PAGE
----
Devon Lawrence hasn't had heat since Hurricane Sandy three months ago. His elderly mother wears gloves to bed and Lawrence wakes up early to turn the heat on so she doesn't wake up cold. Despite all of the challenges, he isn't giving up:
Devon Lawrence neatly stacked bricks on the gas burner of his kitchen stove and turned up the blue flame, creating a sort of radiator that warmed the ice-cold room.
His two-story house in the Far Rockaway section of Queens hasn't had working heat since Superstorm Sandy's floodwaters destroyed the oil burner in the basement. Now mold is growing upstairs because the house has been cold and damp for so long.
Lawrence wakes early every morning to heat the bricks and light a kerosene space heater while his 75-year-old mother sits in bed in a hat and gloves.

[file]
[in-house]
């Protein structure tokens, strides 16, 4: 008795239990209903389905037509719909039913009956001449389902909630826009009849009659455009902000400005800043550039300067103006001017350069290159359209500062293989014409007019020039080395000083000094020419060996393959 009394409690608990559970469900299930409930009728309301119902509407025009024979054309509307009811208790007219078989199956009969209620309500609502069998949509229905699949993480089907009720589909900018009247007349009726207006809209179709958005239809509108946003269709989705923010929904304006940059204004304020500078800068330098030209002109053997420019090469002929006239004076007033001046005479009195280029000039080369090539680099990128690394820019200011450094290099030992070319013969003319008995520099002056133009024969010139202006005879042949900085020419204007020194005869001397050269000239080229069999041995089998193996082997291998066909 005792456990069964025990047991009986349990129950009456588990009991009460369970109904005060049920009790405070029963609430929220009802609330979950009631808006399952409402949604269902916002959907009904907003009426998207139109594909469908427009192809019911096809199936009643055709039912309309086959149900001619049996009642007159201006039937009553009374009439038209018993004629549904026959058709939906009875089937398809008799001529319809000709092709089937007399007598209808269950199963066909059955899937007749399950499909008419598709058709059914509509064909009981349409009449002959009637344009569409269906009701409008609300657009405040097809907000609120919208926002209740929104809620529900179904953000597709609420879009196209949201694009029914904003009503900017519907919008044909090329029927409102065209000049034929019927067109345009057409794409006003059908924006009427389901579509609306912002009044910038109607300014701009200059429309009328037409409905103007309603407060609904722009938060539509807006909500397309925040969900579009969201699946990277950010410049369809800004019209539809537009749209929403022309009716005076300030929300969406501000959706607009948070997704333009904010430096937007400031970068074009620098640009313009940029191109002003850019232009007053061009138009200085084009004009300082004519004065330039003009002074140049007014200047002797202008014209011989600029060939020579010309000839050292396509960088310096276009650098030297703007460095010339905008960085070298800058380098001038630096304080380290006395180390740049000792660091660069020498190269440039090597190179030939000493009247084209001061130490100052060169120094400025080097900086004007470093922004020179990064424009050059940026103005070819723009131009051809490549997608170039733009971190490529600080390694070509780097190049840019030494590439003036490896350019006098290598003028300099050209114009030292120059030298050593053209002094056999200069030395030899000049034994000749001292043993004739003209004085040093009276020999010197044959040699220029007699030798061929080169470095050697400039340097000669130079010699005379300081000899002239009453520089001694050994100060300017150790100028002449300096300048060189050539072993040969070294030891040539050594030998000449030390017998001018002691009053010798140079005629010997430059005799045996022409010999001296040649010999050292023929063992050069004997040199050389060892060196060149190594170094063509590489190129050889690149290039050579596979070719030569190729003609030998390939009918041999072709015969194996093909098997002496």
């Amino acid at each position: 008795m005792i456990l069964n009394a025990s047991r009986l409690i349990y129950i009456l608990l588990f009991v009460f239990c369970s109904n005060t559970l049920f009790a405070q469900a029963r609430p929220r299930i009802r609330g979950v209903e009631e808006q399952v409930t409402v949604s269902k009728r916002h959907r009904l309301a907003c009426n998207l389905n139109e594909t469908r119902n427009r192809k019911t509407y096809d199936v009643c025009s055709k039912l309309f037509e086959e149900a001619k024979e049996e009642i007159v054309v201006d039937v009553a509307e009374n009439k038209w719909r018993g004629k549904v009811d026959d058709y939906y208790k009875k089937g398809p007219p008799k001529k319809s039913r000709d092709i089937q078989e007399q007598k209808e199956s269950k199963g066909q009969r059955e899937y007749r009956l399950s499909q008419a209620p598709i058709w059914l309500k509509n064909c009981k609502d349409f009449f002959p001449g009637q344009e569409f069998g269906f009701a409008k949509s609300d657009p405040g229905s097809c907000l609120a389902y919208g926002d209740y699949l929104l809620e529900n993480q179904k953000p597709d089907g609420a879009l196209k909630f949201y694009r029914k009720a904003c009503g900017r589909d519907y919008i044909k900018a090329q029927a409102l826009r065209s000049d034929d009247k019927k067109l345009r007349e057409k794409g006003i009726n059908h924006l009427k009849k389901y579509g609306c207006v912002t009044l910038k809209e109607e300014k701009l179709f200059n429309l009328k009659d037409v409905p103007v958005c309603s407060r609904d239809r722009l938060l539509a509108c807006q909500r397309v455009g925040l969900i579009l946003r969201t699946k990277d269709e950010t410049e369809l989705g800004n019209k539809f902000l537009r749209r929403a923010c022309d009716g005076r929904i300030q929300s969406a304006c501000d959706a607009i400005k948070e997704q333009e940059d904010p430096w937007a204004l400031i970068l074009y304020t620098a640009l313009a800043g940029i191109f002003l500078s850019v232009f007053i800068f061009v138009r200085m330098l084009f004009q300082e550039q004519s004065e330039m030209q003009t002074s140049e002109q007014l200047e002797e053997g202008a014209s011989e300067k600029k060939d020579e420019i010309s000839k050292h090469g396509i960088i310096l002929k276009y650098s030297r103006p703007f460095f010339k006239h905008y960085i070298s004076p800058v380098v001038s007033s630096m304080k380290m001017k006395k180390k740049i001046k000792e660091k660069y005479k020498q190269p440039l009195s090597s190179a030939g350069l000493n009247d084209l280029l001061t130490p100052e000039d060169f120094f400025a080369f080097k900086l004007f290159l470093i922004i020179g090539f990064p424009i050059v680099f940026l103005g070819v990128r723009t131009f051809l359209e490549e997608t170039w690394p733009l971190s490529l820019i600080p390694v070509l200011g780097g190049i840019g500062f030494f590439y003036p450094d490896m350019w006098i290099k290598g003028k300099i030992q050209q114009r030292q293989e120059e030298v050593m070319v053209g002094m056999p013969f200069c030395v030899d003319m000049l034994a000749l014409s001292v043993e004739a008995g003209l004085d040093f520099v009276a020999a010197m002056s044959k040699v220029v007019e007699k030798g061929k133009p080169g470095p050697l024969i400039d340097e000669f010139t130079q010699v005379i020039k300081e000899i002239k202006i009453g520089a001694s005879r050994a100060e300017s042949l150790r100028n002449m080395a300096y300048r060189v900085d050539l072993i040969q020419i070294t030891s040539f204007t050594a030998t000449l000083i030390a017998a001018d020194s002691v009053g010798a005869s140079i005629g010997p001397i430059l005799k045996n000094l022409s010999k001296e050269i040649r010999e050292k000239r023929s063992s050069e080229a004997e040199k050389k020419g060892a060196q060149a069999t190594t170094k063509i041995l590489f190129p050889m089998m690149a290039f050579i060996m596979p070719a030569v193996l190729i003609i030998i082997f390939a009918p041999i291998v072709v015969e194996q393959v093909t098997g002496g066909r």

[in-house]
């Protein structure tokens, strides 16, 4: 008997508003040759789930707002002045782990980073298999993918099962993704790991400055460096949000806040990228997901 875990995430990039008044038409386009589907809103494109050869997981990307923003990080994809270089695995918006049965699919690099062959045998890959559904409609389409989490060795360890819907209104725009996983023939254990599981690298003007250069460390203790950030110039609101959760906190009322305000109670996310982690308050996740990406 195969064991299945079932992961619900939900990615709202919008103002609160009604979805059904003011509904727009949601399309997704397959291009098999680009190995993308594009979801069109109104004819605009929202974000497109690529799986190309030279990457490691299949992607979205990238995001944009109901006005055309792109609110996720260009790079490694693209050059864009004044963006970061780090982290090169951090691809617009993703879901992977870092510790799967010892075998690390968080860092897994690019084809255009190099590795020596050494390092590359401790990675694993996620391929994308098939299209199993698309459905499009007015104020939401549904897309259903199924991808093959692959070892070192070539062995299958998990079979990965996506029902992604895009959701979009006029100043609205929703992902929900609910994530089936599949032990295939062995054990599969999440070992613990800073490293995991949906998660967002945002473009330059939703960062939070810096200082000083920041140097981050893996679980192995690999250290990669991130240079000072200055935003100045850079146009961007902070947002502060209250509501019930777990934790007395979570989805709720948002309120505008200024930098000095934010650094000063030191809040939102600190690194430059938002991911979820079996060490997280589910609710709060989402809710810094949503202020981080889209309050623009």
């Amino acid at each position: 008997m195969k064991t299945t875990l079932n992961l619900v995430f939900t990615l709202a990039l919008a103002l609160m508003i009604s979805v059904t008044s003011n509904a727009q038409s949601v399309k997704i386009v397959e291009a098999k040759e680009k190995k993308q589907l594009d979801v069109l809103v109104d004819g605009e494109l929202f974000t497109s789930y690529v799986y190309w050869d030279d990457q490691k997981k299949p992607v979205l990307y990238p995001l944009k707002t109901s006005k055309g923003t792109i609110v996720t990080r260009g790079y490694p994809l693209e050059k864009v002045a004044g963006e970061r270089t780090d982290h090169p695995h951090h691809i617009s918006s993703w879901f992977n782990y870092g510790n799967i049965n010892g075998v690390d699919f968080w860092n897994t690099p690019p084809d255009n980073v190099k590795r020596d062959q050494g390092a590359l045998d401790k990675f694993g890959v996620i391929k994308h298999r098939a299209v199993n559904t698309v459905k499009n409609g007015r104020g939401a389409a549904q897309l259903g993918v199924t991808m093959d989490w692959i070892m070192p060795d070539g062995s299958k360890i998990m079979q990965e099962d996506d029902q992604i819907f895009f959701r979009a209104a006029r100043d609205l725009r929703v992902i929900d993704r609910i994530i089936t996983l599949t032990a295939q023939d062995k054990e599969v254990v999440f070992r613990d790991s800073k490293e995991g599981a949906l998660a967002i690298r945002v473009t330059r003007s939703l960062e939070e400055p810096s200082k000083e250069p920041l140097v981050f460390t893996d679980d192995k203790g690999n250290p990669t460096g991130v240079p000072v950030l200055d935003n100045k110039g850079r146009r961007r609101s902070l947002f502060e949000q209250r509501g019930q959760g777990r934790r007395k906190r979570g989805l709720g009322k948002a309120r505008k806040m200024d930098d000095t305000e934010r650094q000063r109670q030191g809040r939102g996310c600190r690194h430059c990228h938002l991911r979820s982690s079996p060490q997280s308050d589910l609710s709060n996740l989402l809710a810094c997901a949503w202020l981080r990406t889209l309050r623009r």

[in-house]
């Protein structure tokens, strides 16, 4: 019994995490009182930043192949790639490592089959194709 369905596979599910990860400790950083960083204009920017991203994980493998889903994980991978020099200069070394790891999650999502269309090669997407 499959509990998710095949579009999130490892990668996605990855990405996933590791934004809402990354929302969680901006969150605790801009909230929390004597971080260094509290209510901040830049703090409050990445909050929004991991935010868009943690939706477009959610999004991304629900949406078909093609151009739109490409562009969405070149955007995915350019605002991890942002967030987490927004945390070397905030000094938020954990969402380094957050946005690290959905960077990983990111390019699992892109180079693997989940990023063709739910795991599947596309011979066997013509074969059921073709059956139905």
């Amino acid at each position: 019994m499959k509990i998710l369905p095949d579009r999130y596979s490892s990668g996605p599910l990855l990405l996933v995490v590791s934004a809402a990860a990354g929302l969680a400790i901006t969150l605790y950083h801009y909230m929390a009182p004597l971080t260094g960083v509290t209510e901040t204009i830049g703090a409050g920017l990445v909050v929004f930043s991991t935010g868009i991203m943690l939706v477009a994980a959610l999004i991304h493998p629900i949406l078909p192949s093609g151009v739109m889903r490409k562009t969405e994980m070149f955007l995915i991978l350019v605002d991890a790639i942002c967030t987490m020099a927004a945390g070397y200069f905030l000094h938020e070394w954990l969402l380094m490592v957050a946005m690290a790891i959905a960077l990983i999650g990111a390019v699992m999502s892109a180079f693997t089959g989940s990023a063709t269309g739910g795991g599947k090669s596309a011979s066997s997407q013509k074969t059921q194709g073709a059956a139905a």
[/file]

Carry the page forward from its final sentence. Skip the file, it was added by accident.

"That way she doesn't freeze," said Lawrence, a former Army medic who served in Afghanistan and Iraq. "Even the dog is cold."
The Associated Press also interviewed Norma Mancia, a Salvadoran immigrant, for this report. Mancia's home is also located in the Far Rockaways, and she lost many preciouos documents in the flooding.
"We lost all the receipts and papers we could need in case we have the opportunity of solving our legal status here," said Mancia, who has received only $500 in aid from a local church. "I have cried a lot."
Because she is in the U.S. illegally, Mancia has not received any funds from FEMA.
President Obama today called upon Congress to finally fix what he called a "broken" immigration system. While there seems to be rare bipartisan cooperation in crafting a plan that includes a clear path to citizenship, it seems unlikely that any new legislation could be put into effect soon enough to be of assistance to Mancia, or others in similar situations.